Robots are machines that have interested the general population throughout history. In general, they are machines or devices that operate automatically or by remote control. Clearly people have wanted to use such equipment since simple devices were developed. The word robot itself comes from Czech robota, “servitude, forced labor,” and was coined in 1923 (from dictionary.com). Since then robots have been characterized by the media as machines that look similar to humans. Robots such as “Robby the Robot” or Robot from the Lost in Space television series defined the appearance of robots to several generations. However, robots are more than machines that walk around yelling “Danger!” They are used in a variety of tasks from the very exciting, such as space exploration (e.g., the Mars Rover), to the very mundane (e.g., vacuuming your home, which is not a simple task). They are complex and useful systems that have been employed in industry for several decades. As technology advances, the capability and utility of robots have increased dramatically. Today, we have robots that assemble cars, weld, fly through hostile environments, and explore the harshest environments from the depths of the ocean, to the cold and dark environment of the Antarctic, to the hazardous depths of active volcanoes, to the farthest reaches of outer space. Robots take on tasks that people do not want to perform. Perhaps these tasks are too boring, perhaps they are too dangerous, or perhaps the robot can outperform its human counterpart.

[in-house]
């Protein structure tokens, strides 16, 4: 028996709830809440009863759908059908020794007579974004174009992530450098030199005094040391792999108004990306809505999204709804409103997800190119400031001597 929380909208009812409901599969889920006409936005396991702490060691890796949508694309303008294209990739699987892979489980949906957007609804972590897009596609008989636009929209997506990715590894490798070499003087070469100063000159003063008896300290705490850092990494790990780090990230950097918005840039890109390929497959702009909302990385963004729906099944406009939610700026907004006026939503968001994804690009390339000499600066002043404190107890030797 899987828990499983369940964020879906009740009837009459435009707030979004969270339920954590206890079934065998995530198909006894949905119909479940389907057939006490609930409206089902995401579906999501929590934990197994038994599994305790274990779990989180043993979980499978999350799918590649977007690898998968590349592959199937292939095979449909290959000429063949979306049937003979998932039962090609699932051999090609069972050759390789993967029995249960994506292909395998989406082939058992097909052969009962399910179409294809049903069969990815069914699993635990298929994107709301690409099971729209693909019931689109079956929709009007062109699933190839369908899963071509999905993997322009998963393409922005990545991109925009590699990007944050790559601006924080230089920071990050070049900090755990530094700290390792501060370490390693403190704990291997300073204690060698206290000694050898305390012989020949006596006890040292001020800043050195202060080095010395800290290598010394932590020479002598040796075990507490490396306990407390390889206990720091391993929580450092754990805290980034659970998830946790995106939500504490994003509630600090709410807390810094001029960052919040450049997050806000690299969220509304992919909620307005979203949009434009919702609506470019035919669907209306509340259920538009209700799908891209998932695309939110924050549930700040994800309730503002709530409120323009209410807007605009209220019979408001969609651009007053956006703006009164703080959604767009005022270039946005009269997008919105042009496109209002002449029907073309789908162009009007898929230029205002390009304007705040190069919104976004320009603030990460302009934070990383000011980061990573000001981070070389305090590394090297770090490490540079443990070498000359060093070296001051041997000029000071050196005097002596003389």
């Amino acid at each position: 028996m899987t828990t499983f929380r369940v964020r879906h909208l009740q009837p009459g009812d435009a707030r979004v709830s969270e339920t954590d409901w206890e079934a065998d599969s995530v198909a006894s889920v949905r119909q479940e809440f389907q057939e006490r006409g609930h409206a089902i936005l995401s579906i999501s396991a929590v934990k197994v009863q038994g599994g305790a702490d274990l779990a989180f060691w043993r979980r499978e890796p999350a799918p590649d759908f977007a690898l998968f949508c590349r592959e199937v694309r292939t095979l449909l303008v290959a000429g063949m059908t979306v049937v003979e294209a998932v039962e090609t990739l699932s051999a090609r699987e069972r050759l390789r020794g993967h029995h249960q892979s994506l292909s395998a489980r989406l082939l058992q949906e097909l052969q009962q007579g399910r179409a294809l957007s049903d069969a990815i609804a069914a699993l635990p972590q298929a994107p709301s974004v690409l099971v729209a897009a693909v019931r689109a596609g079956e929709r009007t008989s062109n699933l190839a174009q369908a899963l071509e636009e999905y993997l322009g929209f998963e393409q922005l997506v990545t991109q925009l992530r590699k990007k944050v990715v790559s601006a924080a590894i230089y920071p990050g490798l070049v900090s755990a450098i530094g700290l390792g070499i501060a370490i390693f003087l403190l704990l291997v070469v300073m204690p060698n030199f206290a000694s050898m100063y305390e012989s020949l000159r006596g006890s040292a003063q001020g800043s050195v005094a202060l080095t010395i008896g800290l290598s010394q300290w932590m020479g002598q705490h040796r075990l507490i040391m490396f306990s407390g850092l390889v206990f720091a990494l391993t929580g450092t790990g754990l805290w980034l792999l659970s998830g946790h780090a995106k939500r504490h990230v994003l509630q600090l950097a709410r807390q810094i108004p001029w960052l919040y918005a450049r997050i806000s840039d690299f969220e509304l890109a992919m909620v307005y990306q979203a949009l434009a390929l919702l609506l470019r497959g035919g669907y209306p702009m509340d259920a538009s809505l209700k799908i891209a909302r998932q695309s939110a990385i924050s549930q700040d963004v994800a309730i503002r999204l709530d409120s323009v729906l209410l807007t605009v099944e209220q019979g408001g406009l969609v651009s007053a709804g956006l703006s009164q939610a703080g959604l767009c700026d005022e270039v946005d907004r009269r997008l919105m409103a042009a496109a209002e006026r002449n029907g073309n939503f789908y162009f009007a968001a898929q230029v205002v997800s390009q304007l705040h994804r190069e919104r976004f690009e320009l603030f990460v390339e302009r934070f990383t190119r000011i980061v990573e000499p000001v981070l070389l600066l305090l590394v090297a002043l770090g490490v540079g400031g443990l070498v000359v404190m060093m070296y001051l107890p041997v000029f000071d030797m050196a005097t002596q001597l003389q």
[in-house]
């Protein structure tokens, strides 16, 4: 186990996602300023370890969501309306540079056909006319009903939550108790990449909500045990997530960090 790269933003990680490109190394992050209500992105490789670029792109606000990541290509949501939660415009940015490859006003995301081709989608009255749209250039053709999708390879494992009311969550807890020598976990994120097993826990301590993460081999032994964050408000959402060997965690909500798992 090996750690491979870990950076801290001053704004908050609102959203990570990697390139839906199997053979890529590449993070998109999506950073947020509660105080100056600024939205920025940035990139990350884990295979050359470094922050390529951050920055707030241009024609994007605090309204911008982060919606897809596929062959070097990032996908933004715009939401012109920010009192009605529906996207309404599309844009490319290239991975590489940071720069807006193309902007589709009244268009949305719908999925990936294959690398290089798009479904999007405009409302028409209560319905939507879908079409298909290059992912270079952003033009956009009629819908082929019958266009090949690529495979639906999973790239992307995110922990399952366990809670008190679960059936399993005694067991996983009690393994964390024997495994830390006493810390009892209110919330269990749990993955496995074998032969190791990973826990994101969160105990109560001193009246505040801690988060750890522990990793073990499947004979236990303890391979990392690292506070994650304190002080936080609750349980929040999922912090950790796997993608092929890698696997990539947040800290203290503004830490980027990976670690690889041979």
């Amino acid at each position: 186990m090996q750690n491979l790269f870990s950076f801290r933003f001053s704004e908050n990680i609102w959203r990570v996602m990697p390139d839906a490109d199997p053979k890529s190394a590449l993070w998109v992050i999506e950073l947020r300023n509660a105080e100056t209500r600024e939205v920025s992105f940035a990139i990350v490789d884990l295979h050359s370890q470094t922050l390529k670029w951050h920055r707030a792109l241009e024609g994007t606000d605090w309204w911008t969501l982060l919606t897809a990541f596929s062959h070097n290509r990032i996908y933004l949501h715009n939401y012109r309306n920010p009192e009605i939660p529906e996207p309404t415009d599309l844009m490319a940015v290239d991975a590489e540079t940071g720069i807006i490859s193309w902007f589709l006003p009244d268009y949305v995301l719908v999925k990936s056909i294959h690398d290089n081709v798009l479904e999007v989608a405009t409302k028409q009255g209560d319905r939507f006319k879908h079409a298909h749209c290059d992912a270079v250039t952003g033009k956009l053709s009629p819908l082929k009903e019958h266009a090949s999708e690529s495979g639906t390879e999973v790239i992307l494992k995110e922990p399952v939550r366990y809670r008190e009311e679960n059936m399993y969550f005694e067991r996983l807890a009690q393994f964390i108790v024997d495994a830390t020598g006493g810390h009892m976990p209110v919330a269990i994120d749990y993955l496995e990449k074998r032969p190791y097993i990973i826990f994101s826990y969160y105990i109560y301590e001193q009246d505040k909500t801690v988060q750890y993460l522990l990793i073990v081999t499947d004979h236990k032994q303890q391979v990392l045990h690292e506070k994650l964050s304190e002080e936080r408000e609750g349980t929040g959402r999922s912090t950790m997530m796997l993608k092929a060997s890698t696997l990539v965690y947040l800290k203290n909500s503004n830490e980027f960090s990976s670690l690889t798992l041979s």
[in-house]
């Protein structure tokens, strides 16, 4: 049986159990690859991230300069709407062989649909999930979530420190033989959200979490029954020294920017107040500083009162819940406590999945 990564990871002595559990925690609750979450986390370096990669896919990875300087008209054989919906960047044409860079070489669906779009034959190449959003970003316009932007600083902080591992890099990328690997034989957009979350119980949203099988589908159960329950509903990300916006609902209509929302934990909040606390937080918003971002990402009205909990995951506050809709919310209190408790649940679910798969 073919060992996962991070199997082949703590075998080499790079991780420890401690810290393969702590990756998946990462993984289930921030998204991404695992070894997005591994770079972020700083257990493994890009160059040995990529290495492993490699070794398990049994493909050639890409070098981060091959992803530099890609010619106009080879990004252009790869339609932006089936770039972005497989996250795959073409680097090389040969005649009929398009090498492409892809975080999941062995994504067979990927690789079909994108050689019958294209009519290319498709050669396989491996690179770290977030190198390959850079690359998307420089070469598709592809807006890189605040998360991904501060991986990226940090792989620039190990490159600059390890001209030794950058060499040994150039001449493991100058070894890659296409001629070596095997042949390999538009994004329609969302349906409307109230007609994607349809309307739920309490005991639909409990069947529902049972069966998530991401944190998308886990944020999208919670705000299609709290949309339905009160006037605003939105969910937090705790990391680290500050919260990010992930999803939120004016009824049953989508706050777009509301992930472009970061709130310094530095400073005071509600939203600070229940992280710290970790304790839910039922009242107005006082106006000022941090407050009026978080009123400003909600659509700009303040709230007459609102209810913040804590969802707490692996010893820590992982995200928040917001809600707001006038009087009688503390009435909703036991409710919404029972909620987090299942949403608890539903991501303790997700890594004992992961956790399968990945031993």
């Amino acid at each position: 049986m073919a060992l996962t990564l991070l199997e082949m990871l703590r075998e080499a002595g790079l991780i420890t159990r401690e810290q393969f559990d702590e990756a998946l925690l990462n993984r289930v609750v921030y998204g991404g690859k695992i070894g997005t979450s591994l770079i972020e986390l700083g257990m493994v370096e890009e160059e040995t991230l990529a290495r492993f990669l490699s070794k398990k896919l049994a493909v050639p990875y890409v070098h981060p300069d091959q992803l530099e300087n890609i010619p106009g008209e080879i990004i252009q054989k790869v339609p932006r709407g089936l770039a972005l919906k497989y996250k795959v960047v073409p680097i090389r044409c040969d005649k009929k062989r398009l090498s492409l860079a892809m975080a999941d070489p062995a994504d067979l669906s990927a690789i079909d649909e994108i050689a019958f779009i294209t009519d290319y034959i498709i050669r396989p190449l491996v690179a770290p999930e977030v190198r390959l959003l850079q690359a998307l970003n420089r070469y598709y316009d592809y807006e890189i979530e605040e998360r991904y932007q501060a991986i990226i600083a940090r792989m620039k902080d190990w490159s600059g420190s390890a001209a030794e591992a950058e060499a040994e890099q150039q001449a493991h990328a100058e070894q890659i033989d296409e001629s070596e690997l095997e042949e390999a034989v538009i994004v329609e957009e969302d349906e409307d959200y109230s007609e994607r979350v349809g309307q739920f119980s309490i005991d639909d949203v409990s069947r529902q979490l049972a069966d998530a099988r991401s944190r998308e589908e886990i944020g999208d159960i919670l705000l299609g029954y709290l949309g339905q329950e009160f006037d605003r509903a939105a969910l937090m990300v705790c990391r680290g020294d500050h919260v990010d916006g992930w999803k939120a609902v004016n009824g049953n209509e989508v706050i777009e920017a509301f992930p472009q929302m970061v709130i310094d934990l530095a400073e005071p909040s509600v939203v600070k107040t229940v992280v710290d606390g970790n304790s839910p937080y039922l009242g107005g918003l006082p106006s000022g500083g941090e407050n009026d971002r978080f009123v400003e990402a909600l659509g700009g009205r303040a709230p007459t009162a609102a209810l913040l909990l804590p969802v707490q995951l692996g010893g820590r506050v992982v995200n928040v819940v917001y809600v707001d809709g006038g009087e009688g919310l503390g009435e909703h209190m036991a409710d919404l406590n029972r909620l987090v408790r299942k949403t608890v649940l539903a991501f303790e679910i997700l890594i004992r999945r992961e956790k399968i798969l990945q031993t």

This text is targeted at the fundamentals of robot design, implementation, and application. As robots are used in a substantial number of functions, this book only scratches the surface of their applications. However, it does provide a firmbasis for engineers and scientists interested in either fabrication or utilizing robotic systems. The first part of this handbook presents a number of design issues thatmust be considered in building and utilizing a robotic system. Both issues related to the entire robot, such as control and trajectory planning and dynamics are discussed. Critical concepts such as precision control of rotary and linear axes are also presented at they are necessary to yield optimal performance out of a robotic system.The book then continues with a number of specialized applications of robotic systems. In these applications, such as the medical arena, particular design and systems considerations are presented that are highlighted by these applications but are critical in a significant cross-section of areas. It was a pleasure to work with the authors of the various sections. They are experts in their areas, and in reviewing their material, I have improvedmy understanding of robotic systems. I hope that the readers will enjoy reading the text asmuch as I have enjoyed reading and assembling it. I anticipate that future versions of this book will incorporate more applications as well as advanced concepts in robot design and implementation.